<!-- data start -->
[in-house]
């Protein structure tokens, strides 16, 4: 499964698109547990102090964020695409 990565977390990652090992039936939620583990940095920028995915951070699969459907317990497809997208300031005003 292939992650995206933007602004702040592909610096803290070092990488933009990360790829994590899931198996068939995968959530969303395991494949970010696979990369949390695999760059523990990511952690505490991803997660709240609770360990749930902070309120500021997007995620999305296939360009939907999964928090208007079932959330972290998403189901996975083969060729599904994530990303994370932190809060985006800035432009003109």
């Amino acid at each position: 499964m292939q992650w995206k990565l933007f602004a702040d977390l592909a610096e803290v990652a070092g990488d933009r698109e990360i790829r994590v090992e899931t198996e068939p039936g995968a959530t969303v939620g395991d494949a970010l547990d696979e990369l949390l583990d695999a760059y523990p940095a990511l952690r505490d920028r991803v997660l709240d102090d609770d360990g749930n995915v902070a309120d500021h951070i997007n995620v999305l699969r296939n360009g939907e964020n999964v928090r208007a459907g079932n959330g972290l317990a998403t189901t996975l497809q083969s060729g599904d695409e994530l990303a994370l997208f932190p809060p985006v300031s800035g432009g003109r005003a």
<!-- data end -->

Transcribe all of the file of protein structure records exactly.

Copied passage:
[in-house]
């Protein structure tokens, strides 16, 4: 499964698109547990102090964020695409 990565977390990652090992039936939620583990940095920028995915951070699969459907317990497809997208300031005003 292939992650995206933007602004702040592909610096803290070092990488933009990360790829994590899931198996068939995968959530969303395991494949970010696979990369949390695999760059523990990511952690505490991803997660709240609770360990749930902070309120500021997007995620999305296939360009939907999964928090208007079932959330972290998403189901996975083969060729599904994530990303994370932190809060985006800035432009003109």
């Amino acid at each position: 499964m292939q992650w995206k990565l933007f602004a702040d977390l592909a610096e803290v990652a070092g990488d933009r698109e990360i790829r994590v090992e899931t198996e068939p039936g995968a959530t969303v939620g395991d494949a970010l547990d696979e990369l949390l583990d695999a760059y523990p940095a990511l952690r505490d920028r991803v997660l709240d102090d609770d360990g749930n995915v902070a309120d500021h951070i997007n995620v999305l699969r296939n360009g939907e964020n999964v928090r208007a459907g079932n959330g972290l317990a998403t189901t996975l497809q083969s060729g599904d695409e994530l990303a994370l997208f932190p809060p985006v300031s800035g432009g003109r005003a």